BUN/Urea measures the level of urea, which is a by-product of protein metabolism excreted by the kidneys.
BUN/Urea levels can be high for several reasons that have nothing to do with CRD:

• A high protein diet – ‘normal’ values are not set to cats that are on a low carb/high protein diet – as is the case for our FD cats!
• Dehydration is a common cause of high BUN/Urea levels
• Blockage of the urethra
• Gastro-intestinal bleeding
• Some medications – Anti-inflammatories, certain antibiotics (abx)

Creatinine
Creatinine is a waste product that is the result of muscle metabolism. In general, it is considered a more accurate measurement of kidney problems as it is not affected by things like dehydration as is the case for BUN/Urea.

However, there can also be other reasons for a high Creatinine reading, including the following:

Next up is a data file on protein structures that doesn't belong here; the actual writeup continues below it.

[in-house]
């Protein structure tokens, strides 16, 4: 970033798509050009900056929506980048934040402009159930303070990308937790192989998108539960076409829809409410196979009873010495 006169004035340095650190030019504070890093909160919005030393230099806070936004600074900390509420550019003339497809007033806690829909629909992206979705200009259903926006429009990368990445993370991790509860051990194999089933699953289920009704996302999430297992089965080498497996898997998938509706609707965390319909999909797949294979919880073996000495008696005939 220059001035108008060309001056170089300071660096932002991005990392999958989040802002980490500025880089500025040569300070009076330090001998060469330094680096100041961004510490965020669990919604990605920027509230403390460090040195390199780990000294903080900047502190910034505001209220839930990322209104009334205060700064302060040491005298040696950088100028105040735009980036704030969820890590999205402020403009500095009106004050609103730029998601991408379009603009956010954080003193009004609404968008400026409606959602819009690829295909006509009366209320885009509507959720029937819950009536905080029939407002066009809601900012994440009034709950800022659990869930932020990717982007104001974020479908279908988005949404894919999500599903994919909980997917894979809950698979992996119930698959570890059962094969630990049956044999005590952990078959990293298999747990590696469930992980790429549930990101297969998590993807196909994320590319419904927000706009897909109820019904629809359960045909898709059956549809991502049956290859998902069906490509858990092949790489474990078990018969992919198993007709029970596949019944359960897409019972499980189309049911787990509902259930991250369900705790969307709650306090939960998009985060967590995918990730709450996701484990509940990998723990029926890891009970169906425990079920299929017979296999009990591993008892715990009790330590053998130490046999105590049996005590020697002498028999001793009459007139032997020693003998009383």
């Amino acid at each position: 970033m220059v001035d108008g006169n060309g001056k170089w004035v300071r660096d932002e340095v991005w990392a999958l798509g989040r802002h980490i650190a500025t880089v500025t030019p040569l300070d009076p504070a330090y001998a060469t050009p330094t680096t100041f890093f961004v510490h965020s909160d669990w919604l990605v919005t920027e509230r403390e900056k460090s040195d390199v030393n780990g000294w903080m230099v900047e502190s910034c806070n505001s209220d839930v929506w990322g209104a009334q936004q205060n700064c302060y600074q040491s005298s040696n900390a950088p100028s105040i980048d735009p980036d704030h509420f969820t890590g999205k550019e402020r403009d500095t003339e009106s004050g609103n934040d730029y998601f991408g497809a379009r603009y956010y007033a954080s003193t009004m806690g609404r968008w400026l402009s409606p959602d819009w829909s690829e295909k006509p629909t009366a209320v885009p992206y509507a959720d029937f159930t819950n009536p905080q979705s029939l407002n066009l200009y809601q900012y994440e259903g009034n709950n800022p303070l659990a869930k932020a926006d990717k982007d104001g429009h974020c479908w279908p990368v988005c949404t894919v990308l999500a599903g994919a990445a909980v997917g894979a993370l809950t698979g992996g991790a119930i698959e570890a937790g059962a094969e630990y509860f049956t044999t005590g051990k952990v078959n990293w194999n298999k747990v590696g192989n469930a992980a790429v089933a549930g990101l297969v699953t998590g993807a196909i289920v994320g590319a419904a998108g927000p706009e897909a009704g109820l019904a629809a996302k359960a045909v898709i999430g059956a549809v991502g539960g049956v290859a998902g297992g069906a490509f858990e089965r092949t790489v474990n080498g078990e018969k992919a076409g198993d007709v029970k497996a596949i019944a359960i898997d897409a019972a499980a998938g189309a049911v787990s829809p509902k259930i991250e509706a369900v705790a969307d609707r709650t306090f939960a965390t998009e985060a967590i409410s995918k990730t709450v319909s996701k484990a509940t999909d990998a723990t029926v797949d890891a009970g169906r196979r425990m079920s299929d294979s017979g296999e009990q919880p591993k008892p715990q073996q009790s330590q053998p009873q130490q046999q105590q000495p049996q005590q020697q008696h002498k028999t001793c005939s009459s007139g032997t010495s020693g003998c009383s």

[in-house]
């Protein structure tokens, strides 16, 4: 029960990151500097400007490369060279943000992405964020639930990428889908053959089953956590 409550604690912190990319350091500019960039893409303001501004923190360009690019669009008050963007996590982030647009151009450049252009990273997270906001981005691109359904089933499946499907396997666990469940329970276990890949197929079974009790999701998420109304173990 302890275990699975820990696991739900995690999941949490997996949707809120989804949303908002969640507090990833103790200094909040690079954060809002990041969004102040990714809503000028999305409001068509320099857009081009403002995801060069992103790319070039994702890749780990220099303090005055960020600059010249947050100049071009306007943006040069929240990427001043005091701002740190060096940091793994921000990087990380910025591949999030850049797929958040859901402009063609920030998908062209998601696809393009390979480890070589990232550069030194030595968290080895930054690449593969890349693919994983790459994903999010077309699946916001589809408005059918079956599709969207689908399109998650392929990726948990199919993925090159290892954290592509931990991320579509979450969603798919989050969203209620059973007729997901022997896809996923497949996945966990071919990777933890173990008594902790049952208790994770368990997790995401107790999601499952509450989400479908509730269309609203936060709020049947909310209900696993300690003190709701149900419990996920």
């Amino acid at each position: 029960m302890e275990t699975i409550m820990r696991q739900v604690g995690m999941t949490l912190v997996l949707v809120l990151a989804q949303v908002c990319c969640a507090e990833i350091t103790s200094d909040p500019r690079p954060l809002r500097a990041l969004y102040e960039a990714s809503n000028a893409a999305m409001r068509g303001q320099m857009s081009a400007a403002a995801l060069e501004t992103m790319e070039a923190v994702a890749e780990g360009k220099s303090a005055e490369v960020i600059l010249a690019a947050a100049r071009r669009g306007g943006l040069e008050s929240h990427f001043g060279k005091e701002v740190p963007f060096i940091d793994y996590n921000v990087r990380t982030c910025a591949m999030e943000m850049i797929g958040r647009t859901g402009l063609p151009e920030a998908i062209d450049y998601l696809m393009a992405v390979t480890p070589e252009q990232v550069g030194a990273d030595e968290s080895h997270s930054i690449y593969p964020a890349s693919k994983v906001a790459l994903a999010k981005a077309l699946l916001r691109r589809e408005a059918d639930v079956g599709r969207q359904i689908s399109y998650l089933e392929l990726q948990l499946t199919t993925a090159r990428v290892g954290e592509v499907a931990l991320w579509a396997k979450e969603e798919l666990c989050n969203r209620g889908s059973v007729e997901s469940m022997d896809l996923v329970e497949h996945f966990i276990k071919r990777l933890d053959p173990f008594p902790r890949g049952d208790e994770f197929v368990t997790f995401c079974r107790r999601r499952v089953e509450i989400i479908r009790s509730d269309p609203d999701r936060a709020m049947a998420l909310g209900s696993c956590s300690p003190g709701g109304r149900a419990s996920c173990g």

• Ketones/ Diabetic Ketoasidosis (DKA)
• Kidney infections
• Kidney stones
• Inflammation
• Hypertension
• Pancreatitis
• A cat that is heavily muscular – more muscle means more muscle metabolism

Urine Specific Gravity (USG)
USG measures if the urine is concentrated or diluted. More diluted urine can indicate CRD. As for both BUN/Urea and Creatinine, there can be other reasons for a more diluted urine.

Low USG results may be due to:

• Simply eating wet food vs. dry – cats do not drink enough to make up for the lack of moisture in dry food. Cats on wet food will have more liquid, so more liquid to expel, than those on dry foods
• Unregulated FD cats that are drinking a lot because of the high BGs will have more diluted urine